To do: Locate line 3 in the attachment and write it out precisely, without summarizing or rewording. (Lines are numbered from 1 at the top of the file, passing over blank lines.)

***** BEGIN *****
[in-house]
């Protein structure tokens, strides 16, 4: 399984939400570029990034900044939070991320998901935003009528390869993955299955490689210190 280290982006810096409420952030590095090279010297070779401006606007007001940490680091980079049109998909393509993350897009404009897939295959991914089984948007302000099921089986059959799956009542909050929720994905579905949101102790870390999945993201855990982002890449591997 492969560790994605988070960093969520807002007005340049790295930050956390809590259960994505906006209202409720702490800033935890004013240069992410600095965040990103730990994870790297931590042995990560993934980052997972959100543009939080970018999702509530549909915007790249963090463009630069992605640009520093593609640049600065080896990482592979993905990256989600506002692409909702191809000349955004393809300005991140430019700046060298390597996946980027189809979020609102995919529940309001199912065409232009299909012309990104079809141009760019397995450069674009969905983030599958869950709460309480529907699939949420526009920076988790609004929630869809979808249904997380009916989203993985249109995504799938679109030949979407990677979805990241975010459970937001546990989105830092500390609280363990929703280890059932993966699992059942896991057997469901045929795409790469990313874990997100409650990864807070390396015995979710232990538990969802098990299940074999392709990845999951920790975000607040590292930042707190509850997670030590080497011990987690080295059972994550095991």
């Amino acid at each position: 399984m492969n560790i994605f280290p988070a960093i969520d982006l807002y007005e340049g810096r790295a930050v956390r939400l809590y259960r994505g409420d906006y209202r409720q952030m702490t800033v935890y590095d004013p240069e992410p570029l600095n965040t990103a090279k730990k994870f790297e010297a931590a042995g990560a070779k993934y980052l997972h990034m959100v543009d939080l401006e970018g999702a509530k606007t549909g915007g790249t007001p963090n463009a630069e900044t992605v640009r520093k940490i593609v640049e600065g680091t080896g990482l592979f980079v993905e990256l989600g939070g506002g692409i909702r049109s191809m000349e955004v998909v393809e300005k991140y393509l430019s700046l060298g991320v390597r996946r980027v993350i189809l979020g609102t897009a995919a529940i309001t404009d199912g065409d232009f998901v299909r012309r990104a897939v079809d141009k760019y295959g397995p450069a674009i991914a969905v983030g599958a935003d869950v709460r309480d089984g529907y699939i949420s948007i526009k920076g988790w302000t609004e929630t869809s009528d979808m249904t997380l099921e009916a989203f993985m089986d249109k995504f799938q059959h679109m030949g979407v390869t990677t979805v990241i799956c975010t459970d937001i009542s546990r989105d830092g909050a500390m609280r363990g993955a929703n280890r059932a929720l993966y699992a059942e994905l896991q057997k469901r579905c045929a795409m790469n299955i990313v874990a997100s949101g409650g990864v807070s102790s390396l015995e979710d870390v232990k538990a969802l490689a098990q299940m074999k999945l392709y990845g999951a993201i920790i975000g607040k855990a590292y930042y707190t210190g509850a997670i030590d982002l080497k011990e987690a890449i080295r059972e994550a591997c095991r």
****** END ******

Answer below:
């Amino acid at each position: 399984m492969n560790i994605f280290p988070a960093i969520d982006l807002y007005e340049g810096r790295a930050v956390r939400l809590y259960r994505g409420d906006y209202r409720q952030m702490t800033v935890y590095d004013p240069e992410p570029l600095n965040t990103a090279k730990k994870f790297e010297a931590a042995g990560a070779k993934y980052l997972h990034m959100v543009d939080l401006e970018g999702a509530k606007t549909g915007g790249t007001p963090n463009a630069e900044t992605v640009r520093k940490i593609v640049e600065g680091t080896g990482l592979f980079v993905e990256l989600g939070g506002g692409i909702r049109s191809m000349e955004v998909v393809e300005k991140y393509l430019s700046l060298g991320v390597r996946r980027v993350i189809l979020g609102t897009a995919a529940i309001t404009d199912g065409d232009f998901v299909r012309r990104a897939v079809d141009k760019y295959g397995p450069a674009i991914a969905v983030g599958a935003d869950v709460r309480d089984g529907y699939i949420s948007i526009k920076g988790w302000t609004e929630t869809s009528d979808m249904t997380l099921e009916a989203f993985m089986d249109k995504f799938q059959h679109m030949g979407v390869t990677t979805v990241i799956c975010t459970d937001i009542s546990r989105d830092g909050a500390m609280r363990g993955a929703n280890r059932a929720l993966y699992a059942e994905l896991q057997k469901r579905c045929a795409m790469n299955i990313v874990a997100s949101g409650g990864v807070s102790s390396l015995e979710d870390v232990k538990a969802l490689a098990q299940m074999k999945l392709y990845g999951a993201i920790i975000g607040k855990a590292y930042y707190t210190g509850a997670i030590d982002l080497k011990e987690a890449i080295r059972e994550a591997c095991r």